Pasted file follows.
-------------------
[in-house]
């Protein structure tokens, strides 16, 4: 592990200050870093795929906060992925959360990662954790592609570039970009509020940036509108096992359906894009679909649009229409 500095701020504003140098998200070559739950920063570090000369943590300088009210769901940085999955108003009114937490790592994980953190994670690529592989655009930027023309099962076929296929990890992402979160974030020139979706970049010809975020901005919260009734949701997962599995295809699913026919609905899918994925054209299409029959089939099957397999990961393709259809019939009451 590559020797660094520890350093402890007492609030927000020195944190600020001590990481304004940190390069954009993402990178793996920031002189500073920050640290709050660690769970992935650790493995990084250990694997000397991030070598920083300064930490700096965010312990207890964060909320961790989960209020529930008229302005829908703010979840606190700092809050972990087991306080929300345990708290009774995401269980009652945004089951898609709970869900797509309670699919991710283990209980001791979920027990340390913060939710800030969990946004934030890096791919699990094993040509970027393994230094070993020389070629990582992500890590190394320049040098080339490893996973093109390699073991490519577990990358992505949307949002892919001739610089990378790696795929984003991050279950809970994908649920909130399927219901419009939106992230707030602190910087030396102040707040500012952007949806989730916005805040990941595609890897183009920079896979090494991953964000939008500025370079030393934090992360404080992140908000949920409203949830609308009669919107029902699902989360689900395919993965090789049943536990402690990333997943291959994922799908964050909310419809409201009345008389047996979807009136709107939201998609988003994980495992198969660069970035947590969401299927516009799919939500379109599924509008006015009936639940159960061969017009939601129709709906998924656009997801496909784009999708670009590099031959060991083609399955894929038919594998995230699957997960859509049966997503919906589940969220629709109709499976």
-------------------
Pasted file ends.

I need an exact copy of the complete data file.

[in-house]
């Protein structure tokens, strides 16, 4: 592990200050870093795929906060992925959360990662954790592609570039970009509020940036509108096992359906894009679909649009229409 500095701020504003140098998200070559739950920063570090000369943590300088009210769901940085999955108003009114937490790592994980953190994670690529592989655009930027023309099962076929296929990890992402979160974030020139979706970049010809975020901005919260009734949701997962599995295809699913026919609905899918994925054209299409029959089939099957397999990961393709259809019939009451 590559020797660094520890350093402890007492609030927000020195944190600020001590990481304004940190390069954009993402990178793996920031002189500073920050640290709050660690769970992935650790493995990084250990694997000397991030070598920083300064930490700096965010312990207890964060909320961790989960209020529930008229302005829908703010979840606190700092809050972990087991306080929300345990708290009774995401269980009652945004089951898609709970869900797509309670699919991710283990209980001791979920027990340390913060939710800030969990946004934030890096791919699990094993040509970027393994230094070993020389070629990582992500890590190394320049040098080339490893996973093109390699073991490519577990990358992505949307949002892919001739610089990378790696795929984003991050279950809970994908649920909130399927219901419009939106992230707030602190910087030396102040707040500012952007949806989730916005805040990941595609890897183009920079896979090494991953964000939008500025370079030393934090992360404080992140908000949920409203949830609308009669919107029902699902989360689900395919993965090789049943536990402690990333997943291959994922799908964050909310419809409201009345008389047996979807009136709107939201998609988003994980495992198969660069970035947590969401299927516009799919939500379109599924509008006015009936639940159960061969017009939601129709709906998924656009997801496909784009999708670009590099031959060991083609399955894929038919594998995230699957997960859509049966997503919906589940969220629709109709499976």